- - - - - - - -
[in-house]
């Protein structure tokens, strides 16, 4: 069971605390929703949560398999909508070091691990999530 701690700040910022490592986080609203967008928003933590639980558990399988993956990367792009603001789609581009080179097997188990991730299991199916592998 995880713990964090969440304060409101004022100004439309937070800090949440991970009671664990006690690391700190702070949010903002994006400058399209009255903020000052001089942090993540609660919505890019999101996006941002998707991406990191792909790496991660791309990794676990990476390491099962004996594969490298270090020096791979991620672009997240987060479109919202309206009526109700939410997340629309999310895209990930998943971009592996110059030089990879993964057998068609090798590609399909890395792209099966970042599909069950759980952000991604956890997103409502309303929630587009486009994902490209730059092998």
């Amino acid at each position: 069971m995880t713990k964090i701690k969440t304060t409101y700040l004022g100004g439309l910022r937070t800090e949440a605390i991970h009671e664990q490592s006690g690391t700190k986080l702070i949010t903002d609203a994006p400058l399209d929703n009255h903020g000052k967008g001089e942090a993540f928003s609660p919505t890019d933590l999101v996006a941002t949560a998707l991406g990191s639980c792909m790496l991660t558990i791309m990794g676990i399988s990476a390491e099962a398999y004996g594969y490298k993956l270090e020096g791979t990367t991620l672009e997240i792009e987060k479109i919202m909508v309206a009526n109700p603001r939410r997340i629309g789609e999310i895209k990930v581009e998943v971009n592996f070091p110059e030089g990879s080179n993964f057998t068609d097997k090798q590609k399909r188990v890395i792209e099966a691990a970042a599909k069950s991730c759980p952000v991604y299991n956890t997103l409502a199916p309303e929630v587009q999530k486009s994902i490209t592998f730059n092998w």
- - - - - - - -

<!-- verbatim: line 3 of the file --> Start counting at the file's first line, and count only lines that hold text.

């Amino acid at each position: 069971m995880t713990k964090i701690k969440t304060t409101y700040l004022g100004g439309l910022r937070t800090e949440a605390i991970h009671e664990q490592s006690g690391t700190k986080l702070i949010t903002d609203a994006p400058l399209d929703n009255h903020g000052k967008g001089e942090a993540f928003s609660p919505t890019d933590l999101v996006a941002t949560a998707l991406g990191s639980c792909m790496l991660t558990i791309m990794g676990i399988s990476a390491e099962a398999y004996g594969y490298k993956l270090e020096g791979t990367t991620l672009e997240i792009e987060k479109i919202m909508v309206a009526n109700p603001r939410r997340i629309g789609e999310i895209k990930v581009e998943v971009n592996f070091p110059e030089g990879s080179n993964f057998t068609d097997k090798q590609k399909r188990v890395i792209e099966a691990a970042a599909k069950s991730c759980p952000v991604y299991n956890t997103l409502a199916p309303e929630v587009q999530k486009s994902i490209t592998f730059n092998w």